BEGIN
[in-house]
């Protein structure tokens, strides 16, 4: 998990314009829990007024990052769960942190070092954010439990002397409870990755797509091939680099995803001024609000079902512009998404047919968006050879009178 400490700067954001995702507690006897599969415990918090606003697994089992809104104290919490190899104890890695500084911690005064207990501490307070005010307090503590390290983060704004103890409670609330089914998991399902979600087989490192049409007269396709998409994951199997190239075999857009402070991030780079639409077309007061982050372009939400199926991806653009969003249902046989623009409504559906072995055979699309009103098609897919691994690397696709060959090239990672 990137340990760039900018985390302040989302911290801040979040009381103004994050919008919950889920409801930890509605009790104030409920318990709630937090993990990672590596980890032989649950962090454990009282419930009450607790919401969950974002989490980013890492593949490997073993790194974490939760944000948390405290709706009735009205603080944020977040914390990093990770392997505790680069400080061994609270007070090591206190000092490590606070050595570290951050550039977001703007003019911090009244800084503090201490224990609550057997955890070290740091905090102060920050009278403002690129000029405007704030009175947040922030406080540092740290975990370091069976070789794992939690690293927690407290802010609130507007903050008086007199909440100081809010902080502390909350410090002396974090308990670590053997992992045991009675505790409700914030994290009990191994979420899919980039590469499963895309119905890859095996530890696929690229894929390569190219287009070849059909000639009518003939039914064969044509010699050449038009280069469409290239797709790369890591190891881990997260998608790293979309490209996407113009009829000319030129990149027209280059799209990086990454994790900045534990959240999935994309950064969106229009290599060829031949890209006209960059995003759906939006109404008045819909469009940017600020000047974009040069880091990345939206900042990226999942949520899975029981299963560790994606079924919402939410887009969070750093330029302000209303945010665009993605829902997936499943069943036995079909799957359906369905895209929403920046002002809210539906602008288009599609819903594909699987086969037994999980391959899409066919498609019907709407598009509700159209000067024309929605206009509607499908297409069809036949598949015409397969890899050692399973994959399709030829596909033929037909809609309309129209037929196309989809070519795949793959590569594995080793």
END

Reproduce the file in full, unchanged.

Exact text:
[in-house]
């Protein structure tokens, strides 16, 4: 998990314009829990007024990052769960942190070092954010439990002397409870990755797509091939680099995803001024609000079902512009998404047919968006050879009178 400490700067954001995702507690006897599969415990918090606003697994089992809104104290919490190899104890890695500084911690005064207990501490307070005010307090503590390290983060704004103890409670609330089914998991399902979600087989490192049409007269396709998409994951199997190239075999857009402070991030780079639409077309007061982050372009939400199926991806653009969003249902046989623009409504559906072995055979699309009103098609897919691994690397696709060959090239990672 990137340990760039900018985390302040989302911290801040979040009381103004994050919008919950889920409801930890509605009790104030409920318990709630937090993990990672590596980890032989649950962090454990009282419930009450607790919401969950974002989490980013890492593949490997073993790194974490939760944000948390405290709706009735009205603080944020977040914390990093990770392997505790680069400080061994609270007070090591206190000092490590606070050595570290951050550039977001703007003019911090009244800084503090201490224990609550057997955890070290740091905090102060920050009278403002690129000029405007704030009175947040922030406080540092740290975990370091069976070789794992939690690293927690407290802010609130507007903050008086007199909440100081809010902080502390909350410090002396974090308990670590053997992992045991009675505790409700914030994290009990191994979420899919980039590469499963895309119905890859095996530890696929690229894929390569190219287009070849059909000639009518003939039914064969044509010699050449038009280069469409290239797709790369890591190891881990997260998608790293979309490209996407113009009829000319030129990149027209280059799209990086990454994790900045534990959240999935994309950064969106229009290599060829031949890209006209960059995003759906939006109404008045819909469009940017600020000047974009040069880091990345939206900042990226999942949520899975029981299963560790994606079924919402939410887009969070750093330029302000209303945010665009993605829902997936499943069943036995079909799957359906369905895209929403920046002002809210539906602008288009599609819903594909699987086969037994999980391959899409066919498609019907709407598009509700159209000067024309929605206009509607499908297409069809036949598949015409397969890899050692399973994959399709030829596909033929037909809609309309129209037929196309989809070519795949793959590569594995080793």